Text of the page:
What to Do in LodTunduh Village: The Hidden Gem Near Ubud, Bali.

prose-6“Jo! So, tell me what’s around!”

It was a cloudy morning in LodTunduh village. I was sipping my coffee at the breakfast table. The villa where I stayed, Villa Lestaru, belongs to the family of a friend. It consisted of 3 lovely bungalows with private pool, located in the middle of a rice field and a small forest. Amazingly, amidst being ‘off-the-beaten-path’, they have the fastest wi-fi connection I’ve ever found in and around Ubud so far.

After checking in the other night, I tried to Google the things I could see or do around LodTunduh, but it seemed useless. I couldn’t get anything. My search always led me to see or do something in Ubud, instead of LodTunduh. So, I decided to ditch Google and went to Jo instead.

Jo, who worked in the villa where I stayed, is a friendly guy with a big smile. During the times I stayed there, he seemed to be doing everything from driving guests around to taking orders for breakfast. Jo was born in LodTunduh and had been staying in this little village ever since.

Surely he knows the best spots around here?

Deciphering Lodtunduh Village.

Jo looked at me quizzically when I asked him about ‘interesting’ stuff in LodTunduh. “Well, there isn’t much but paddy fields,” he shrugged his shoulders. “However, there are many things in Ubud, the palace, the market…”

“But Jo,” I cut him midair. “What’s in Lodtunduh? I know what’s in Ubud, because I’ve been spending so much time there. But what’s around here? In this village? Is there anything interesting to visit, to see, to experience?”

Jo seemed perplexed. He bit his lower lip. And started thinking. Hard. “Here? Well, just the village,” he scratched his head. “Not much, really.”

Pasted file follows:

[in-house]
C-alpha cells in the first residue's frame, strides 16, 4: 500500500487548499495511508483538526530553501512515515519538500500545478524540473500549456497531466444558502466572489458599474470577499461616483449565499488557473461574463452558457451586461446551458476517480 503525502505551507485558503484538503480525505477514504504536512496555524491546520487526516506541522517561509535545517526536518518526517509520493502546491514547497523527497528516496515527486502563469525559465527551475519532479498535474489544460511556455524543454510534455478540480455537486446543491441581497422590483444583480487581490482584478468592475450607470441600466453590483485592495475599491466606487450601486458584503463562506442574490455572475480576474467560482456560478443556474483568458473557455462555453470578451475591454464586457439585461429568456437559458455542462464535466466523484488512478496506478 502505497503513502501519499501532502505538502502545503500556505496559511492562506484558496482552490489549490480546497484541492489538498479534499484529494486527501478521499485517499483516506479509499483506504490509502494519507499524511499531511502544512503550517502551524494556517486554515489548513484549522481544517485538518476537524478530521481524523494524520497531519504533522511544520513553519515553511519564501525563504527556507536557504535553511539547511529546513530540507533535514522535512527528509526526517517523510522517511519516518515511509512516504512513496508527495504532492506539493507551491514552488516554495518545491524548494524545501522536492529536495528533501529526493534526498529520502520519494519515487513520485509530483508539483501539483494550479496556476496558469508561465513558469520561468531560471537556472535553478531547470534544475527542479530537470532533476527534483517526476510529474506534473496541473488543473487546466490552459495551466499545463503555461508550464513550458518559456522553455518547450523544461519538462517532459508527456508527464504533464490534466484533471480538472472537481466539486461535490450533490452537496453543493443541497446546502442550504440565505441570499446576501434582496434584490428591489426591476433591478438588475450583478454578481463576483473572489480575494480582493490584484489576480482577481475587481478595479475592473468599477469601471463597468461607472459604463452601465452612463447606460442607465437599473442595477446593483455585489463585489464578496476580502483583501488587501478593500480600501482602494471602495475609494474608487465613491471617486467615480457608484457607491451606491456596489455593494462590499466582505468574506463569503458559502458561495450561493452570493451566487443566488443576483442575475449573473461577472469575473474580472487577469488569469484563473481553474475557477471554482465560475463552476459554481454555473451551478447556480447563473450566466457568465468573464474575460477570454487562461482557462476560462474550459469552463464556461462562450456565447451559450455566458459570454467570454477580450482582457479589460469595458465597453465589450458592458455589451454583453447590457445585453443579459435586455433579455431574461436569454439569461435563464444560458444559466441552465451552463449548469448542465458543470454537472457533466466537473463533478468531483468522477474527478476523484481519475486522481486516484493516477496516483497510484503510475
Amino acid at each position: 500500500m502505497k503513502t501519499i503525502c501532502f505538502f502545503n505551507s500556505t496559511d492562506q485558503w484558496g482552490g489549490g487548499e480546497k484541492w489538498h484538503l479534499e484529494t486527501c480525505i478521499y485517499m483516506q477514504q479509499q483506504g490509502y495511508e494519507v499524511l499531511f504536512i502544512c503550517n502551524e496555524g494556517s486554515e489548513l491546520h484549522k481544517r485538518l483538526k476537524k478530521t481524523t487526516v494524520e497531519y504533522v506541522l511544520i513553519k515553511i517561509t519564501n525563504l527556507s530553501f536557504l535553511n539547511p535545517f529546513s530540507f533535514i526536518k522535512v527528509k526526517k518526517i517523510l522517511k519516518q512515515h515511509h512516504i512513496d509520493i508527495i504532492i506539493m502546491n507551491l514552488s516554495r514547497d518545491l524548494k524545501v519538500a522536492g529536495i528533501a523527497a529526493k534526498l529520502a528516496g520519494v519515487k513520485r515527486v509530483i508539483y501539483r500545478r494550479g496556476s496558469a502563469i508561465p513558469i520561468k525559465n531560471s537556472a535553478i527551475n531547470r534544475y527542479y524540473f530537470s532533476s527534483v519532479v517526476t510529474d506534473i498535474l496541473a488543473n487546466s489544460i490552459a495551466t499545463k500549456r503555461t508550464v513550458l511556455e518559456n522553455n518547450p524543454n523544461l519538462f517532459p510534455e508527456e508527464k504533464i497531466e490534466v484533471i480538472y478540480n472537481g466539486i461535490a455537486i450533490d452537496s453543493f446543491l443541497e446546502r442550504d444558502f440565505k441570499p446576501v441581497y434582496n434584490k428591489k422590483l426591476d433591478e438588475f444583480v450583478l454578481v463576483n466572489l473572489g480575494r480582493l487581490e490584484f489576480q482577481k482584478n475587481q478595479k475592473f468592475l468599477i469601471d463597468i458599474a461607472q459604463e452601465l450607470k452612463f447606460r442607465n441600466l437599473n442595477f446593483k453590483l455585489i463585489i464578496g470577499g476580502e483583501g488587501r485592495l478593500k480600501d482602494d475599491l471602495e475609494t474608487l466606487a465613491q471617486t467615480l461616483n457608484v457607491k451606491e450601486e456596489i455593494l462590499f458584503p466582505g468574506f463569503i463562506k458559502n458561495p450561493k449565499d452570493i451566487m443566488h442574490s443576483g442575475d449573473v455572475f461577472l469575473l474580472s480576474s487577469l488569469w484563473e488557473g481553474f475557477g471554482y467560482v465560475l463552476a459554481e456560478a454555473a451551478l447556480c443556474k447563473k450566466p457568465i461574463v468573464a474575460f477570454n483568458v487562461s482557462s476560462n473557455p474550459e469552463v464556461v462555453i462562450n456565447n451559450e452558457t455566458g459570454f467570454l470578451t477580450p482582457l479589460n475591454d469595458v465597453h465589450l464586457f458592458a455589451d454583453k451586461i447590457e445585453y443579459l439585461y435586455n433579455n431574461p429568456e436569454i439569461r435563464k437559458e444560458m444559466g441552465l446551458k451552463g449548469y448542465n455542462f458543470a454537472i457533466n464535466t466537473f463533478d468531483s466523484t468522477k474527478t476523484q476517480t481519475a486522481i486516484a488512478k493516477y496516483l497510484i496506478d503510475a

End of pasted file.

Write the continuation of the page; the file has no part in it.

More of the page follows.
I started to feel as if my enthusiasm level suddenly dropped to zero. But I was not ready to give up. Located only 10-15 minutes away from Ubud central by bike, LodTunduh is a charming little village that–I believe–hid its own gem.

Some people, including myself, choose to stay in this area when visiting Ubud. Not only because the area is quieter and less-packed with tourists, but also because a lot of villas, inns, bungalows, and homestays in LodTunduh are offering beautiful rooms with much lower price than the ones in Ubud Central. If you can ride a bike, the distance from Ubud won’t bother you at all.

Have you ever played ‘tourist’ in your hometown?

I had been visiting or passing LodTunduh village a few times before, and I remembered passing a huge sign for Luwak (Civet) Coffee Agrotourism site by the street. Coffee that comes from part-digested coffee cherries eaten and defecated by palm civet is what they called Luwak Coffee, or Kopi Luwak.

“What about that Luwak Coffee Agrotourism nearby?” I probed Jo.
Jo’s eyes lit up. “Oh, yes! Yes, you can walk around that agrotourism site and drink coffee. And not far from there, there is this beautiful restaurant that serves crispy duck, it’s called Bebek Teba Sari!”

I smiled. My enthusiasm level went back up a notch. We’re getting there, Jo. We’re getting there.

“So, what else apart from the duck? Where can I get good food around here?”

“Well, I guess, that’s it. The duck. There aren’t so many restaurants here, because LodTunduh is only opening itself for tourism not long ago–so, we don’t have as many restaurants around. LodTunduh is more of a farming village. People are farmers. Now, some of them are becoming tour guides and drivers, or work in hotels, but most are still farmers. So, not so many options for food, but Ubud has many restaurants!” Jo smiled a winning smile.

And then I got it.

I believed that Jo actually knew so many ‘interesting’ things to see, eat, or experience around LodTunduh. But I guess, my interpretation of ‘interesting’ is simply different from his.

Jo was born in LodTunduh. He had been seeing the same views: places, fields, and temples around this village his whole life. Nothing is ‘interesting’ for him, because he grows up with them all. He has become so used to it–he couldn’t really see (yet) his village from the eyes of a curious traveler (or tourist, I don’t mind that word) like me.